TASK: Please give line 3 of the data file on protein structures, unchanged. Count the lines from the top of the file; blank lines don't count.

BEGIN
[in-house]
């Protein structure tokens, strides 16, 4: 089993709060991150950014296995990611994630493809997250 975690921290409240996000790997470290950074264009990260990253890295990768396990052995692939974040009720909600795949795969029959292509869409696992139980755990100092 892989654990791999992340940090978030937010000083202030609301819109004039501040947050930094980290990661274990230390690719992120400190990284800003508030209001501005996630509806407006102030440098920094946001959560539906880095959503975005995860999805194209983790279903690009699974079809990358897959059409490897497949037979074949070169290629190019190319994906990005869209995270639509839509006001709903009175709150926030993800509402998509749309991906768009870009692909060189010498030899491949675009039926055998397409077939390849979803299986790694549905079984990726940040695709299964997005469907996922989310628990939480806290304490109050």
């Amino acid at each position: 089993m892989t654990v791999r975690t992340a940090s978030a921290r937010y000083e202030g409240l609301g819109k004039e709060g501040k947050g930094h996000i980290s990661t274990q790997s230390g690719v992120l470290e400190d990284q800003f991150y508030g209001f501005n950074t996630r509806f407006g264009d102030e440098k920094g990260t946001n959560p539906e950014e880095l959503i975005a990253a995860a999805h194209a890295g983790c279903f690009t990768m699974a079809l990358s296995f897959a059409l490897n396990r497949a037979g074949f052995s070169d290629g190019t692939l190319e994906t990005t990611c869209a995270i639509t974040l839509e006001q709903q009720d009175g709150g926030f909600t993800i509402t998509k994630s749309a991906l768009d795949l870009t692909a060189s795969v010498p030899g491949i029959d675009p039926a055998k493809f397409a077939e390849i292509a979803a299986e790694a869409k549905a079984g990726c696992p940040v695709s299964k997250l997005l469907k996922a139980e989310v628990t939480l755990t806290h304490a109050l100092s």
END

């Amino acid at each position: 089993m892989t654990v791999r975690t992340a940090s978030a921290r937010y000083e202030g409240l609301g819109k004039e709060g501040k947050g930094h996000i980290s990661t274990q790997s230390g690719v992120l470290e400190d990284q800003f991150y508030g209001f501005n950074t996630r509806f407006g264009d102030e440098k920094g990260t946001n959560p539906e950014e880095l959503i975005a990253a995860a999805h194209a890295g983790c279903f690009t990768m699974a079809l990358s296995f897959a059409l490897n396990r497949a037979g074949f052995s070169d290629g190019t692939l190319e994906t990005t990611c869209a995270i639509t974040l839509e006001q709903q009720d009175g709150g926030f909600t993800i509402t998509k994630s749309a991906l768009d795949l870009t692909a060189s795969v010498p030899g491949i029959d675009p039926a055998k493809f397409a077939e390849i292509a979803a299986e790694a869409k549905a079984g990726c696992p940040v695709s299964k997250l997005l469907k996922a139980e989310v628990t939480l755990t806290h304490a109050l100092s």